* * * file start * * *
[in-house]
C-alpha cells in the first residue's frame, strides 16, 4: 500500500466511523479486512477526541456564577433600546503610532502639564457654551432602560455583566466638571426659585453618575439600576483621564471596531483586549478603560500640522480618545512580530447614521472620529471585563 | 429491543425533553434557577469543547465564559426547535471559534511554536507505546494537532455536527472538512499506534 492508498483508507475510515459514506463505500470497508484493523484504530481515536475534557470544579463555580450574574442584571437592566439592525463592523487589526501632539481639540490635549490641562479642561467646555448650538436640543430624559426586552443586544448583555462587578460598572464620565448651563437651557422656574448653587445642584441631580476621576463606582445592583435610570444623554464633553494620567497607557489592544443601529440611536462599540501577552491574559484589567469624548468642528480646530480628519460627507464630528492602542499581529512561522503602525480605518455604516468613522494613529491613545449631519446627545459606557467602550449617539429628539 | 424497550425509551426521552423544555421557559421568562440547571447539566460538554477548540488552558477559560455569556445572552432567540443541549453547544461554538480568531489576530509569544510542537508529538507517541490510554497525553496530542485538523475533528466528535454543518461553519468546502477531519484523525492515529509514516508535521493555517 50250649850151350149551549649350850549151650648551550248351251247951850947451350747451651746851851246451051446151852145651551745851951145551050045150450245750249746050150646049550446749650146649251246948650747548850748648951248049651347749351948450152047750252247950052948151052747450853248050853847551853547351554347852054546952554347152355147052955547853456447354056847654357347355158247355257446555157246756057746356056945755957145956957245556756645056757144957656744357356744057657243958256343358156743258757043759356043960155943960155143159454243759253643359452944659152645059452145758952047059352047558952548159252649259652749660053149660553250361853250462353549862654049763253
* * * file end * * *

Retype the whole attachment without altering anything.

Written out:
[in-house]
C-alpha cells in the first residue's frame, strides 16, 4: 500500500466511523479486512477526541456564577433600546503610532502639564457654551432602560455583566466638571426659585453618575439600576483621564471596531483586549478603560500640522480618545512580530447614521472620529471585563 | 429491543425533553434557577469543547465564559426547535471559534511554536507505546494537532455536527472538512499506534 492508498483508507475510515459514506463505500470497508484493523484504530481515536475534557470544579463555580450574574442584571437592566439592525463592523487589526501632539481639540490635549490641562479642561467646555448650538436640543430624559426586552443586544448583555462587578460598572464620565448651563437651557422656574448653587445642584441631580476621576463606582445592583435610570444623554464633553494620567497607557489592544443601529440611536462599540501577552491574559484589567469624548468642528480646530480628519460627507464630528492602542499581529512561522503602525480605518455604516468613522494613529491613545449631519446627545459606557467602550449617539429628539 | 424497550425509551426521552423544555421557559421568562440547571447539566460538554477548540488552558477559560455569556445572552432567540443541549453547544461554538480568531489576530509569544510542537508529538507517541490510554497525553496530542485538523475533528466528535454543518461553519468546502477531519484523525492515529509514516508535521493555517 50250649850151350149551549649350850549151650648551550248351251247951850947451350747451651746851851246451051446151852145651551745851951145551050045150450245750249746050150646049550446749650146649251246948650747548850748648951248049651347749351948450152047750252247950052948151052747450853248050853847551853547351554347852054546952554347152355147052955547853456447354056847654357347355158247355257446555157246756057746356056945755957145956957245556756645056757144957656744357356744057657243958256343358156743258757043759356043960155943960155143159454243759253643359452944659152645059452145758952047059352047558952548159252649259652749660053149660553250361853250462353549862654049763253